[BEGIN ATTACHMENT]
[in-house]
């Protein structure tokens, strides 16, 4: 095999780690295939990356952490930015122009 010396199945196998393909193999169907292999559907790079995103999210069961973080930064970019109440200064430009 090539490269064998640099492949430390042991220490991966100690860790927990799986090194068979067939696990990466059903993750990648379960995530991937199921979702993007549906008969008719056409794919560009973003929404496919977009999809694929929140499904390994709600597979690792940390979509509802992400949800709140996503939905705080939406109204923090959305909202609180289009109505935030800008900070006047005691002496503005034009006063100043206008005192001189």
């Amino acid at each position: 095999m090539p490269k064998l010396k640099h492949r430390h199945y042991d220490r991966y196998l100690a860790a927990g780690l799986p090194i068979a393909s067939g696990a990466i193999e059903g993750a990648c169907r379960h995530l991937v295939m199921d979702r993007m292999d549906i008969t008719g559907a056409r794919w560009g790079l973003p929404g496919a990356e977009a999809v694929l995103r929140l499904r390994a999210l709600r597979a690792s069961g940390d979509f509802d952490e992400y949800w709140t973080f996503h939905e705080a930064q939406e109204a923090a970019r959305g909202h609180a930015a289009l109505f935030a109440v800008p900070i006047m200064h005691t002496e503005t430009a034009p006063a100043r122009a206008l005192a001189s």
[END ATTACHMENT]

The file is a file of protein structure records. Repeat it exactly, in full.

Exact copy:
[in-house]
């Protein structure tokens, strides 16, 4: 095999780690295939990356952490930015122009 010396199945196998393909193999169907292999559907790079995103999210069961973080930064970019109440200064430009 090539490269064998640099492949430390042991220490991966100690860790927990799986090194068979067939696990990466059903993750990648379960995530991937199921979702993007549906008969008719056409794919560009973003929404496919977009999809694929929140499904390994709600597979690792940390979509509802992400949800709140996503939905705080939406109204923090959305909202609180289009109505935030800008900070006047005691002496503005034009006063100043206008005192001189």
């Amino acid at each position: 095999m090539p490269k064998l010396k640099h492949r430390h199945y042991d220490r991966y196998l100690a860790a927990g780690l799986p090194i068979a393909s067939g696990a990466i193999e059903g993750a990648c169907r379960h995530l991937v295939m199921d979702r993007m292999d549906i008969t008719g559907a056409r794919w560009g790079l973003p929404g496919a990356e977009a999809v694929l995103r929140l499904r390994a999210l709600r597979a690792s069961g940390d979509f509802d952490e992400y949800w709140t973080f996503h939905e705080a930064q939406e109204a923090a970019r959305g909202h609180a930015a289009l109505f935030a109440v800008p900070i006047m200064h005691t002496e503005t430009a034009p006063a100043r122009a206008l005192a001189s």